On the job training for special needs students sees success

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DEER PARK, Wash. --- Almost every day after school, high school sophomore Christian Salcedo spends his days helping out at an ATV service center.

He cleans up, helps break down equipment, and washes the vehicles. He does everything a normal shop assistant would do…but he also has special needs.

This fall, Riverside High School’s Transitions program is back in its third year. The program allows students with intellectual disabilities to get work experience during high school.

Salcedo landed a job at Protection Plus in Deer Park, one that he feels lucky to have.

“I'm a hands-on person,” said Salcedo. “My favorite thing to do is put vehicles together and drive them."

Salcedo's boss Kayla Lecaire said she welcomes the help around the shop.

“He's always really eager. You know, you give him a task, he'll promptly start it and follow through," said Lecaire.

School leaders said the program connects students with intellectual disabilities and local businesses for on-the-job training. School officials said students are able to do basic tasks at local stores, restaurants, hair salons and boutiques. Students spend close to two hours a day, four days a week voluntarily working at several business in the area.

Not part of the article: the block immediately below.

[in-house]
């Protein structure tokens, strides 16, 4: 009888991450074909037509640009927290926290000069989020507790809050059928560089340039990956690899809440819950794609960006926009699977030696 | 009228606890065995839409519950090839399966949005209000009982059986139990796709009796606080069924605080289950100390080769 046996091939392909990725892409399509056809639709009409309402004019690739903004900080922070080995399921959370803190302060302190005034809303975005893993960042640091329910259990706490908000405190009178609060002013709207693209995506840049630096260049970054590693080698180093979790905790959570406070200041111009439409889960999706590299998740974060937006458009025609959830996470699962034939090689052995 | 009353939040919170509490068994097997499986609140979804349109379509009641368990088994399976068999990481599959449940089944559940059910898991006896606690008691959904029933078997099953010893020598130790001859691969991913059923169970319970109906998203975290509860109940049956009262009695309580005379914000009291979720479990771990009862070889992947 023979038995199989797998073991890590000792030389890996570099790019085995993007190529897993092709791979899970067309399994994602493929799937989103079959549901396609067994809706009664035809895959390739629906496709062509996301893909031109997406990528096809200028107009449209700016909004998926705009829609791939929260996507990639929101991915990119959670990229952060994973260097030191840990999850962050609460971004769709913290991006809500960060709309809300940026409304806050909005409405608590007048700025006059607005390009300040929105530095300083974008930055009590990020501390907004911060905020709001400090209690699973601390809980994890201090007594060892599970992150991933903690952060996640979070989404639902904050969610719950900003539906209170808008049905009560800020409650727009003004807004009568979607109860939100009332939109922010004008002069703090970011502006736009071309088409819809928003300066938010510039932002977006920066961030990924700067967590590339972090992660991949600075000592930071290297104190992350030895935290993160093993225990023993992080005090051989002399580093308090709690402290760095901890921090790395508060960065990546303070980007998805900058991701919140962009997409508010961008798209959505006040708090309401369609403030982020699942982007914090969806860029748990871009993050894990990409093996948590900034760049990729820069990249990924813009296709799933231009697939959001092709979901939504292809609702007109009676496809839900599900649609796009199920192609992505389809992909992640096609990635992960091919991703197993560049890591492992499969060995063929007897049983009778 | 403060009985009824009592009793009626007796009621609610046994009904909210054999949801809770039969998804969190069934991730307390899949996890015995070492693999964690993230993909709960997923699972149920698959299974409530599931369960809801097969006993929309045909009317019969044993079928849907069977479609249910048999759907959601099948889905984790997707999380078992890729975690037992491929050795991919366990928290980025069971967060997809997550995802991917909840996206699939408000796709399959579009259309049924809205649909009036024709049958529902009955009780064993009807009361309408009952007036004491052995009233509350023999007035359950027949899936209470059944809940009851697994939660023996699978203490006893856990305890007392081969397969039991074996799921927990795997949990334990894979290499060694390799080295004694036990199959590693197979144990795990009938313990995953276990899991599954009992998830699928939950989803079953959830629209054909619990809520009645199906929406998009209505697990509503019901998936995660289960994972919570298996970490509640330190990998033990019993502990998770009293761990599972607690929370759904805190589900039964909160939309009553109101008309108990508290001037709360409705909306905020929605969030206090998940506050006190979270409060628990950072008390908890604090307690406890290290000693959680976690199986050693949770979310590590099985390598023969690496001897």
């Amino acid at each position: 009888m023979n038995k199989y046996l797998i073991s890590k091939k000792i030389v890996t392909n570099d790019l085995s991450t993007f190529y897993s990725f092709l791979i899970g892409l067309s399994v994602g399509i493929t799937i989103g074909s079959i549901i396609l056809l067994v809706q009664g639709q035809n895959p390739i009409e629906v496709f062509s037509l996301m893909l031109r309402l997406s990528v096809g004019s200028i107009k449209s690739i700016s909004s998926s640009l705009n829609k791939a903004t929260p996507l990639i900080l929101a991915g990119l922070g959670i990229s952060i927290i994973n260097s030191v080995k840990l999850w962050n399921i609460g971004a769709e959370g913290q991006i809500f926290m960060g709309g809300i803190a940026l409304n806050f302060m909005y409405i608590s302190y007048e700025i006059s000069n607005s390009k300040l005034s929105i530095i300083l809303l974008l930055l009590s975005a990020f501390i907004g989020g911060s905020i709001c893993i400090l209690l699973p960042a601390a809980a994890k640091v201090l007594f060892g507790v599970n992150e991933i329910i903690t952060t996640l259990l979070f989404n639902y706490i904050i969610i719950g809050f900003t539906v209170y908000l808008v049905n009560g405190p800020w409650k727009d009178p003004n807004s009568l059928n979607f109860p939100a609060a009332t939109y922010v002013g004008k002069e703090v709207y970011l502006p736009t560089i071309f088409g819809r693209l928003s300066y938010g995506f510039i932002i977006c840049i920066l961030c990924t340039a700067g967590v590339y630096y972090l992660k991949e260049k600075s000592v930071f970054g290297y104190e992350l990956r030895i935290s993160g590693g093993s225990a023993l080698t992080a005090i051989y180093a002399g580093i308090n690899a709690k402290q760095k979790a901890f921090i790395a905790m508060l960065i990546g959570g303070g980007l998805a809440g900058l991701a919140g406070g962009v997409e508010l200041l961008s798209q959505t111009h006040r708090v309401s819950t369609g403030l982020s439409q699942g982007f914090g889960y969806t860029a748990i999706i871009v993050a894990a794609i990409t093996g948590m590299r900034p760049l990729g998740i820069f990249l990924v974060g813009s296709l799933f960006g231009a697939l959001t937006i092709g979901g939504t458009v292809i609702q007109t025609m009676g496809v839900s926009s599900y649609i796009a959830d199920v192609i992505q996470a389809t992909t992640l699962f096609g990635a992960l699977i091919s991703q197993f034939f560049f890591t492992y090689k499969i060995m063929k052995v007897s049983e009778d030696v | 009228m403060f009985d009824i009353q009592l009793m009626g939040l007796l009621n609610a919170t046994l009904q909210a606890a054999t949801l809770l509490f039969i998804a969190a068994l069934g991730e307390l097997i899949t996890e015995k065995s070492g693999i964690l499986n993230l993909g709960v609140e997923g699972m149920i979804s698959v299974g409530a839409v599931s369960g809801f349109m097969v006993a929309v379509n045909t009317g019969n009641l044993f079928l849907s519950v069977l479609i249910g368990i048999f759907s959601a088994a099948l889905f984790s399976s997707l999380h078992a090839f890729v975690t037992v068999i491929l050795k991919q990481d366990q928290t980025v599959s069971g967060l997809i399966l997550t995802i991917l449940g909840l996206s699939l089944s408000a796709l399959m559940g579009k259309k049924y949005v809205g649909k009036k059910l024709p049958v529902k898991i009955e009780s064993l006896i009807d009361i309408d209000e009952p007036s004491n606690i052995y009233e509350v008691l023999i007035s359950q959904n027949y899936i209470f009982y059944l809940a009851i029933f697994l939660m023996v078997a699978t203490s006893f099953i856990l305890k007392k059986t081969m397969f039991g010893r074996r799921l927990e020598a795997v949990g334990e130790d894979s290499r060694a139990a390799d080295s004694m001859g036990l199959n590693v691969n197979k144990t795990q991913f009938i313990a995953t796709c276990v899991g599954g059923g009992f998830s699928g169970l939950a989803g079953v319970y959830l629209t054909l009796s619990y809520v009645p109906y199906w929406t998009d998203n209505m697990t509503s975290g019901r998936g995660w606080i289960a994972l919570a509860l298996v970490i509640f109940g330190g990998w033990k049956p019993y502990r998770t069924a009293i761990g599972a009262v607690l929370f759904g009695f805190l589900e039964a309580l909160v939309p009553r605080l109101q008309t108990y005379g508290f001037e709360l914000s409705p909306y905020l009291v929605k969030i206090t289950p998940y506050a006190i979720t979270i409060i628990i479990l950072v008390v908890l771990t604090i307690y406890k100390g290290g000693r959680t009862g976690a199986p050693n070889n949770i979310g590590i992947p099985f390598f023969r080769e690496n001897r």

Rachea Allert, special education teacher, said a lot of times it can be difficult for her students to prepare for life after graduation, because they can’t get enough work experience.

“We've found job training is critical to their high school success, because these kids might not be our college-bound kids, but truly are eager to work, eager to learn, they're eager to be contributing members of society,” said Allert.

So far two students have earned paid positions after graduating since the program began three years ago, and Allert said they hope there will be many more.

“They want to be there. They want to help. They want to be in your community,” said Allert.  

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